# Extreme points of a simple polyhedron

Consider the polyhedron given by the set of inequalities \begin{align} \mathbf{b}^T\mathbf{x} ~&\leq~ c \\ \mathbf{e}^T\mathbf{x} - 1 ~&\leq~0 \\ \mathbf{x}~&\geq~0 \end{align} where $$\mathbf{x}\in\mathbb{R}^d$$, $$\mathbf{b}$$ is a given element-wise positive vector, $$c$$ is a given positive constant and $$\mathbf{e}$$ is the $$d-$$dimensional all-ones vector.

I am interested in the extreme points of this polyhedron. If the constraint $$\mathbf{b}^T\mathbf{x} \leq c$$ was not there, it is easy to see that the polyhedron is simply the probability simplex or the standard simplex (basically the convex hull of columns of a $$d\times d$$ identity matrix $$I_d$$ and the origin). In that case, the extreme points would indeed be the columns of $$I_d$$ and the origin, thus $$d+1$$ extreme points.

When this constraint $$\mathbf{b}^T\mathbf{x} \leq c$$ is added, I am curious to know whether it is easy to calculate the new set of extreme points. For instance, some of the extreme points will get retained. It is easy to find these by identifying the columns of $$I_d$$ that satisfy $$\mathbf{b}^T\mathbf{x} \leq c$$ and those that don't. Is there a simple algorithm to find the newly added extreme points using the ones that were retained and the ones that were removed?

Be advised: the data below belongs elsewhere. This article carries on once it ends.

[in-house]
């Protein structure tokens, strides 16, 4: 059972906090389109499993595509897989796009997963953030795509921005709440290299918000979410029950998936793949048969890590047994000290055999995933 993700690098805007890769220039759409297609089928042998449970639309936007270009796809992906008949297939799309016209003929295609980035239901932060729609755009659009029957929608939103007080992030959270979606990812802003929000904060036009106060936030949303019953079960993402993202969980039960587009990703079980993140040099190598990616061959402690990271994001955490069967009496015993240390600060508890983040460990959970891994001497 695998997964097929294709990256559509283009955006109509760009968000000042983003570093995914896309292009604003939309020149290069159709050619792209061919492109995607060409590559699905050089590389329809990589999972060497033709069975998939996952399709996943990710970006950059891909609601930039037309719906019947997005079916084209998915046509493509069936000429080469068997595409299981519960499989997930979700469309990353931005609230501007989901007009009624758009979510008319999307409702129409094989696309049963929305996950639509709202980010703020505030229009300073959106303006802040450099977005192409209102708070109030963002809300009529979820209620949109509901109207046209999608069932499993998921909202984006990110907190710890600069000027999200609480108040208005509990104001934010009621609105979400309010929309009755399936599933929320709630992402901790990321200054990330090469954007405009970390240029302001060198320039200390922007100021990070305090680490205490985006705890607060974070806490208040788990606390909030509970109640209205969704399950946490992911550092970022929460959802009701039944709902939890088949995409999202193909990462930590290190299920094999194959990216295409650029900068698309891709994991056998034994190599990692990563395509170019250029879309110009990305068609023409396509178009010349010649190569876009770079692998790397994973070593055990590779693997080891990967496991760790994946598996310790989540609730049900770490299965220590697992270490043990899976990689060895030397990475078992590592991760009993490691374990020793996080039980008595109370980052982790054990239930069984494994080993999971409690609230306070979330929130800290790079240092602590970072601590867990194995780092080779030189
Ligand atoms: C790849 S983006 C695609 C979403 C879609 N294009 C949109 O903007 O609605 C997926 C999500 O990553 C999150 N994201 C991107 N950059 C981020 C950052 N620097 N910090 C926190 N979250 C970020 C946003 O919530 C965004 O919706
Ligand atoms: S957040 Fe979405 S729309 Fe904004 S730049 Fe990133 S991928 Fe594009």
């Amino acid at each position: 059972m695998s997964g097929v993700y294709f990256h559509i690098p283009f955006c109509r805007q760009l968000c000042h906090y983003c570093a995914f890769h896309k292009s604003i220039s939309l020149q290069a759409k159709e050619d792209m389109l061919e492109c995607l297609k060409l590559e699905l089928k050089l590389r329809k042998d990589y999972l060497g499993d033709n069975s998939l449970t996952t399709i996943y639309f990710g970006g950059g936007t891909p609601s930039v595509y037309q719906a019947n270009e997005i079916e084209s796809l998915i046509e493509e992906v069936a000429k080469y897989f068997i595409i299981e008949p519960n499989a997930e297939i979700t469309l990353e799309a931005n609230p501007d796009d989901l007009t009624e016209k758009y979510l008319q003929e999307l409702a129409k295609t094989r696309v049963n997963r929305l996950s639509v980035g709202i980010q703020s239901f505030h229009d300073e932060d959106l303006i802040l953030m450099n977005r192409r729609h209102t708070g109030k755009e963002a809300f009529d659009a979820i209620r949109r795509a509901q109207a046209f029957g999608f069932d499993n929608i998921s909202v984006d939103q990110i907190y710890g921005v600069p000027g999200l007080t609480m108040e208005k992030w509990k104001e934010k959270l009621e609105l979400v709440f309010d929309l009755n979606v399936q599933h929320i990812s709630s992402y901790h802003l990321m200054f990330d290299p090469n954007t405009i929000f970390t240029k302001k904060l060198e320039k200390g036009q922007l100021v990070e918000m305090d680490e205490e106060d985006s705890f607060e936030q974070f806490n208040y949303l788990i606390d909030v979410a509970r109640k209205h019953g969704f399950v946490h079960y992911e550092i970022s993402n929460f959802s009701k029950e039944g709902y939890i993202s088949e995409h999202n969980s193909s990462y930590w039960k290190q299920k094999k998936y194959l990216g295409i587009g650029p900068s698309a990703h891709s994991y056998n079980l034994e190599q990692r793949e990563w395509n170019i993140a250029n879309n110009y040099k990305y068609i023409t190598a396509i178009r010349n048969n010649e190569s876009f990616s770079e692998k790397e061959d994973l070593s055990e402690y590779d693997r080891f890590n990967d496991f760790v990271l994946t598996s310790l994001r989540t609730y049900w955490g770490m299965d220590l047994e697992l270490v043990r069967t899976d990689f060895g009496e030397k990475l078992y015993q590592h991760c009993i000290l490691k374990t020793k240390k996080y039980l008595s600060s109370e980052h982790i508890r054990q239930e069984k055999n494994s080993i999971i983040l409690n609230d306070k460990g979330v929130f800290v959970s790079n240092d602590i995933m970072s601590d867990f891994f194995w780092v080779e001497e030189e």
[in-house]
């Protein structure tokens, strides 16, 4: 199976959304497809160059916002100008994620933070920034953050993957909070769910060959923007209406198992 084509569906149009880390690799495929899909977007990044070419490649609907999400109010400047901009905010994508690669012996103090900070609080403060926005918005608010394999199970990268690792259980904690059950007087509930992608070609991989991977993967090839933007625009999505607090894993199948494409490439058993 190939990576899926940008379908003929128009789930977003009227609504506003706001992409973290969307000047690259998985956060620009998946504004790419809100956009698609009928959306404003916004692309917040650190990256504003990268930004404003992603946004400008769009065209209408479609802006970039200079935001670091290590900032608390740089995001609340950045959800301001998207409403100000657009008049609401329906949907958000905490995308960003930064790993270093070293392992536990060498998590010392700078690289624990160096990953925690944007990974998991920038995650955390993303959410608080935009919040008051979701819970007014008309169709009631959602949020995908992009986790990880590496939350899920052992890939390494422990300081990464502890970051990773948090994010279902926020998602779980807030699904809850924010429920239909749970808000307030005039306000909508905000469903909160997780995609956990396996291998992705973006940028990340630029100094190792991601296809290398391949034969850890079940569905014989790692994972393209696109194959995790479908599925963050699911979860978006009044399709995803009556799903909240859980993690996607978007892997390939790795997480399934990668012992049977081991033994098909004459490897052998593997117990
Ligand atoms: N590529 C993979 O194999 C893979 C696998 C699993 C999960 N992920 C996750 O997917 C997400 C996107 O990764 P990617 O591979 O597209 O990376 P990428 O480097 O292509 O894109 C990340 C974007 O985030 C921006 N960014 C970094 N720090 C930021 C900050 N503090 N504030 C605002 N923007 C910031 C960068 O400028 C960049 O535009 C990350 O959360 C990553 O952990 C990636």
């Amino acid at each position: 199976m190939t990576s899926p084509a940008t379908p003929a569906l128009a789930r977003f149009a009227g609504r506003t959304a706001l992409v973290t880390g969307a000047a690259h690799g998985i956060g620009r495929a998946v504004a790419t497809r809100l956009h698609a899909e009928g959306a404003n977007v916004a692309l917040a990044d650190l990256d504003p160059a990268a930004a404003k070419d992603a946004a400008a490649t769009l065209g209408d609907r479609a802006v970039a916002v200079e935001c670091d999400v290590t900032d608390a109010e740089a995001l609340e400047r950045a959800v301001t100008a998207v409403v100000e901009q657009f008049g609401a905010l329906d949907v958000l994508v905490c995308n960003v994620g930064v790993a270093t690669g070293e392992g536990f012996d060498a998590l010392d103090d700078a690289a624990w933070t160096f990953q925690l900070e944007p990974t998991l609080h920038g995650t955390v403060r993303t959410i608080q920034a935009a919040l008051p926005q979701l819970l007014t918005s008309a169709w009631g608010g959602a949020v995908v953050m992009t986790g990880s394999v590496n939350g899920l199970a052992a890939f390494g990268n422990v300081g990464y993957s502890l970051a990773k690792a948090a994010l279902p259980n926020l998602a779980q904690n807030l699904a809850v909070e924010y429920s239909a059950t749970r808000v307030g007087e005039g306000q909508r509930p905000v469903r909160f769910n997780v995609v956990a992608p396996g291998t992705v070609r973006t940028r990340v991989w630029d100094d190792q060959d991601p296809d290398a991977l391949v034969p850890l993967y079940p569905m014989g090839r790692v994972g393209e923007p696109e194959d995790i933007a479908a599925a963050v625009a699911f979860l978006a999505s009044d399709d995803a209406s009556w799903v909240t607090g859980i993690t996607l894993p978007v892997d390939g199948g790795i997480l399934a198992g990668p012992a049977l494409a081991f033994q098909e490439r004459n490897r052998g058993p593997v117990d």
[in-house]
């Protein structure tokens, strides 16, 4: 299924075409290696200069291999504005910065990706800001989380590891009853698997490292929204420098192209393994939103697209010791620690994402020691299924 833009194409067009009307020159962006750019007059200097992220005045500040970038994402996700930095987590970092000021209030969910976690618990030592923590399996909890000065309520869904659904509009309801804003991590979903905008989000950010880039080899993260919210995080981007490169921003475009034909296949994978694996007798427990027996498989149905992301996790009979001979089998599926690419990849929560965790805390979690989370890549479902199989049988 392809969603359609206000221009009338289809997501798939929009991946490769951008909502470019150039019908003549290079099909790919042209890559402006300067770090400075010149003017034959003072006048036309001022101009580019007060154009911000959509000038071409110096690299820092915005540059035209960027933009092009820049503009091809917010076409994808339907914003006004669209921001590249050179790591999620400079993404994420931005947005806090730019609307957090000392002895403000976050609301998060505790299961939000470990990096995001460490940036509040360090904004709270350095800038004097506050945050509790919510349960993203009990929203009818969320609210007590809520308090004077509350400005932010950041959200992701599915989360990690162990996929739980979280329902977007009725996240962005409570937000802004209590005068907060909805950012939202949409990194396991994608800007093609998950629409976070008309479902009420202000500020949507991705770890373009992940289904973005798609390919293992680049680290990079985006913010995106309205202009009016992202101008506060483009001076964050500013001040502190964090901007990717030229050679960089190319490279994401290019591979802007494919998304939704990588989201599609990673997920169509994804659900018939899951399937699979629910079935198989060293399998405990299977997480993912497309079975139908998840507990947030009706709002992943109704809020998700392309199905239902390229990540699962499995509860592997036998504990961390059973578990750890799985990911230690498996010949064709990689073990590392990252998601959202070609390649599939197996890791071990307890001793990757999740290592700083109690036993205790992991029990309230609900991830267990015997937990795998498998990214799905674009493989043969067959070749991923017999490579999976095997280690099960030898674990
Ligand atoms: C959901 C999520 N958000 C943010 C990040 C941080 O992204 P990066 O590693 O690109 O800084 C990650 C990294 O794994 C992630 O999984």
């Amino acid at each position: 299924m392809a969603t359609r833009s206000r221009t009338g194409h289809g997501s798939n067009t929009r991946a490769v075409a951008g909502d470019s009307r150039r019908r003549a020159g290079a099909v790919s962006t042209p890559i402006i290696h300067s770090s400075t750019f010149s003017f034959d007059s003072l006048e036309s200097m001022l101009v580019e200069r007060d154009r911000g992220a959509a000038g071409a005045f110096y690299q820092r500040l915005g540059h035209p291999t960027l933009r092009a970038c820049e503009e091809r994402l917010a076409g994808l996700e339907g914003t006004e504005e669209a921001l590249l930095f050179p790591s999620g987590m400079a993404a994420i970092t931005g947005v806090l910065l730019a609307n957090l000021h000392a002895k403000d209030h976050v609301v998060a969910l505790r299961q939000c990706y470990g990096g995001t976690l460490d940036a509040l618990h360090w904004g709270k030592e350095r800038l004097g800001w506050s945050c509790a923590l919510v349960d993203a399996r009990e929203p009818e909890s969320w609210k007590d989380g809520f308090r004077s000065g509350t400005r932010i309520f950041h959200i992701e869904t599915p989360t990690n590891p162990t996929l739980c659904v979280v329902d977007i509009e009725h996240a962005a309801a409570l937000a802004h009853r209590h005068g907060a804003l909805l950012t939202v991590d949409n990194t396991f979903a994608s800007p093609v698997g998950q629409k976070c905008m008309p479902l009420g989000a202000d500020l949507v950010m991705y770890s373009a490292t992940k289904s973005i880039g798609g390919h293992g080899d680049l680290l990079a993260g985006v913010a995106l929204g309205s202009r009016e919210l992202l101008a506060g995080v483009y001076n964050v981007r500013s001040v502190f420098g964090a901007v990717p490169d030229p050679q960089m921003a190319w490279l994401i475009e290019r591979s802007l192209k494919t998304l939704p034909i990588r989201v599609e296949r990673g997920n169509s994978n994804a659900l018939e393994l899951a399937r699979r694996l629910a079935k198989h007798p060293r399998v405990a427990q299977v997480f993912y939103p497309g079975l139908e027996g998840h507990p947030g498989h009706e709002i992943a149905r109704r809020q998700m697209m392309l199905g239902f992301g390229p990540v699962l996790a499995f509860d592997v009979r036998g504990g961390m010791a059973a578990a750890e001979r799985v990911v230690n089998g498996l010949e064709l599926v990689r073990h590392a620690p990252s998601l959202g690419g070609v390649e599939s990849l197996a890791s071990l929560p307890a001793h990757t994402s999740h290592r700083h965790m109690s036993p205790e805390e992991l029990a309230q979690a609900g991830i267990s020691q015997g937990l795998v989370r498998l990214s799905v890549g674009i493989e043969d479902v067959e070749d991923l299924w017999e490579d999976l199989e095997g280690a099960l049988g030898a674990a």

Let's assume that (a) the full polyhedron is not empty (a solution to the inequalities exists) and (b) you have identified the extreme points of the unit simplex that remain extreme points after the new constraint has been added. Any other extreme points will necessarily satisfy the new constraint as an equality ($$\mathbf{b}^T\mathbf{x}=c$$). Since they are extreme points, at least $$d-1$$ of the original constraints must also be binding there. So you can look for all feasible solutions of $$\mathbf{b}^T\mathbf{x}=c$$ where all but one component of $$\mathbf{x}$$ is zero (by enumeration), and then take the system \begin{align*} \mathbf{b}^{T}\mathbf{x} & =c\\ \mathbf{e}^{T}\mathbf{x} & =1 \end{align*} and look for all solutions where $$d-2$$ components of $$\mathbf{x}$$ are zero (again, by enumerating the $$d \choose 2$$ combinations of components that might not be zero).
• let's say $c=0$, does it allow us to make this approach any faster? May 9, 2021 at 5:12
• will see if there are some more approaches. Evaluating all those combinations (crudely, $d^2$ complexity) I guess is a bit problematic. Thanks for the answer. Will see if this scales in practice in my problem. May 10, 2021 at 6:35